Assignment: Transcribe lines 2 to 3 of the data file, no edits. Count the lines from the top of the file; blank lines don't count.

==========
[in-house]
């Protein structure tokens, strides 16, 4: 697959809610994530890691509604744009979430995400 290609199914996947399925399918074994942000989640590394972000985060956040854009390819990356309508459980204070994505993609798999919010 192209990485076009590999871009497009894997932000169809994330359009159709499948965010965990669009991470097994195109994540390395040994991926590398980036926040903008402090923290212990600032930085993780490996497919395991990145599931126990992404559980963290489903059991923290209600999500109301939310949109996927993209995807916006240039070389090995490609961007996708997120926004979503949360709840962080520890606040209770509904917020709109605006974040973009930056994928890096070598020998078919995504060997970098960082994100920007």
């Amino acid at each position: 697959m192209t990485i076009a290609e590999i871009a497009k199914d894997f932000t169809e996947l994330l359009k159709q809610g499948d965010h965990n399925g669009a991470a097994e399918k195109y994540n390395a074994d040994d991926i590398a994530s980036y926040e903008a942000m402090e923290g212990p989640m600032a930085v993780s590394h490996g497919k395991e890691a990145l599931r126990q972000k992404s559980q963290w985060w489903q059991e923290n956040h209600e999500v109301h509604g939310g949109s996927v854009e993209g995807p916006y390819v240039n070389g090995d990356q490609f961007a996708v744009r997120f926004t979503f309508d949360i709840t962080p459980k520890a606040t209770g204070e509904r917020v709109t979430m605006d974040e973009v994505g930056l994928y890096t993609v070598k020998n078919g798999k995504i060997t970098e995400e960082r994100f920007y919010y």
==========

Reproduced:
């Protein structure tokens, strides 16, 4: 697959809610994530890691509604744009979430995400 290609199914996947399925399918074994942000989640590394972000985060956040854009390819990356309508459980204070994505993609798999919010 192209990485076009590999871009497009894997932000169809994330359009159709499948965010965990669009991470097994195109994540390395040994991926590398980036926040903008402090923290212990600032930085993780490996497919395991990145599931126990992404559980963290489903059991923290209600999500109301939310949109996927993209995807916006240039070389090995490609961007996708997120926004979503949360709840962080520890606040209770509904917020709109605006974040973009930056994928890096070598020998078919995504060997970098960082994100920007």
């Amino acid at each position: 697959m192209t990485i076009a290609e590999i871009a497009k199914d894997f932000t169809e996947l994330l359009k159709q809610g499948d965010h965990n399925g669009a991470a097994e399918k195109y994540n390395a074994d040994d991926i590398a994530s980036y926040e903008a942000m402090e923290g212990p989640m600032a930085v993780s590394h490996g497919k395991e890691a990145l599931r126990q972000k992404s559980q963290w985060w489903q059991e923290n956040h209600e999500v109301h509604g939310g949109s996927v854009e993209g995807p916006y390819v240039n070389g090995d990356q490609f961007a996708v744009r997120f926004t979503f309508d949360i709840t962080p459980k520890a606040t209770g204070e509904r917020v709109t979430m605006d974040e973009v994505g930056l994928y890096t993609v070598k020998n078919g798999k995504i060997t970098e995400e960082r994100f920007y919010y």